The postponement of two US internet piracy bills last week was met with relief by human rights and media experts in Cambodia, who say the overreaching grasp of the proposed legislation would hinder the internet’s progress and growth in the Kingdom.
The US House of Representative’s Stop Online Piracy Act (SOPA) and the Senate’s PROTECT IP Act (PIPA) had aimed to require that internet providers block access to websites accused of piracy and would criminalise the unlawful streaming of copyrighted material by domestic or foreign websites.
Mike Gaertner, chief operating officer of Phnom Penh-based CIDC Information Technology, said the proposed measures would hurt only the US market in the long run.
“Cambodians are interested in American music and culture, but are not entirely familiar with it yet. They are not going to suddenly be willing or able to pay American prices for it, especially given the differences in the exchange rate and current state of the Cambodian economy,” he said.
Gaertner said his main concern was that acts of internet piracy committed in Cambodia might push Youtube or Facebook, sites popular among Cambodian internet users, to pull operations out of the country.
“[This country] has a history of piracy in the internet and elsewhere, and if the bills pass and these websites suddenly decide to temporarily cease operations in Cambodia, it could have drastic consequences for Cambodia’s internet development.”
Cambodian Institute for Media Studies director Mouen Chhean Nariddh said he believed that the United States’ example could negatively influence the Cambodian government.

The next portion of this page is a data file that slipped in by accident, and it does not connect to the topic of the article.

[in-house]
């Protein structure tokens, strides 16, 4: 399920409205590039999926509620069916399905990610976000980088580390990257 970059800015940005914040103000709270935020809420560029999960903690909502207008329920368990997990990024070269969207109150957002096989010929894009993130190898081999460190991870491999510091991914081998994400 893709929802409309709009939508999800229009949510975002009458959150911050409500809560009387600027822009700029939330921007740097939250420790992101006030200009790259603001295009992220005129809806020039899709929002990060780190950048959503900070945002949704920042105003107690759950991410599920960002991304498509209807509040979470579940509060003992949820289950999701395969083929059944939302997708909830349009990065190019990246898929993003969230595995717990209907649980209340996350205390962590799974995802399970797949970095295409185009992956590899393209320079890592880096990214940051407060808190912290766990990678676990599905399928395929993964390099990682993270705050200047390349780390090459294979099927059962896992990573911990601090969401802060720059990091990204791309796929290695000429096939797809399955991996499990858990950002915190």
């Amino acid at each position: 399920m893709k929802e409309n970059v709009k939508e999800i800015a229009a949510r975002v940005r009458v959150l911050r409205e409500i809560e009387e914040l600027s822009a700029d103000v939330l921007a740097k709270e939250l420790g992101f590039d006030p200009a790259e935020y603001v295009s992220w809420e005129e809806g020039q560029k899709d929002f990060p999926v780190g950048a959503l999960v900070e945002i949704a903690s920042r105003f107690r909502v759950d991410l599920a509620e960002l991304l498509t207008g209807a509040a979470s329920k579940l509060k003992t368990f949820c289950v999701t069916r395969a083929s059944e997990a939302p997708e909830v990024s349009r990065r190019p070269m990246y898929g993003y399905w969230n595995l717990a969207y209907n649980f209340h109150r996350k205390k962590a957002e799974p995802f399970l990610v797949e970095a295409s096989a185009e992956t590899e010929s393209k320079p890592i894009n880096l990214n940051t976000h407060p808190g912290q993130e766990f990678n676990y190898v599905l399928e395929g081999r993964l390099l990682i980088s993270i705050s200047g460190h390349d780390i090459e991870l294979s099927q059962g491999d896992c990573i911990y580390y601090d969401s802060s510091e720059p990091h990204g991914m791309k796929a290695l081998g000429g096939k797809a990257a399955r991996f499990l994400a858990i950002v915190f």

“The US is a leading world power, and any infringements it imposes in its own country are likely to create a domino effect that could negatively influence young democracies such as Cambodia,” he said.
“The internet market is still developing here, and if the Cambodian government attempts to mirror the US effort, it would slow progress.”
Ou Virak, president of the Cambodian Center for Human Rights, said any major changes from the government are unlikely, however.
“In the past, [Cambodia’s] government has shown little concern with intellectual property rights, and piracy has gone largely unregulated,” he said. “It is therefore unlikely to suddenly put forth measures to curb it just because it is being done in other countries.”
He added that even if SOPA or similar legislation did pass in the future, Cambodia would be little affected since the bills would target the source of the piracy rather than the end-user. He said that although the bills would criminalise the act of streaming copyrighted material, the original streamer websites were not located in Cambodia.
What could potentially affect the domestic market, he said, is if major US websites frequented by Cambodians were to suddenly make their protected content unavailable overseas.
“People here are increasingly using Youtube to discover Western music. Before we would just listen to Khmer songs, which in this instance would not encounter any copyright problems. But if such laws pass abroad, it could seriously limit our access here and create cultural gaps,” he told the Post.
While initial reports stated that US Representative Lamar S Smith, who drafted SOPA, had announced that SOPA and PIPA will remain stalled until there is a more accepted solution, an alternative called the OPEN Act had already been proposed.
The act would seek to stop the transfer of money to foreign websites whose primary purpose is piracy or counterfeiting, whereas SOPA and PIPA had been attempting to force search engines and internet providers to redirect users away from accessing the sites.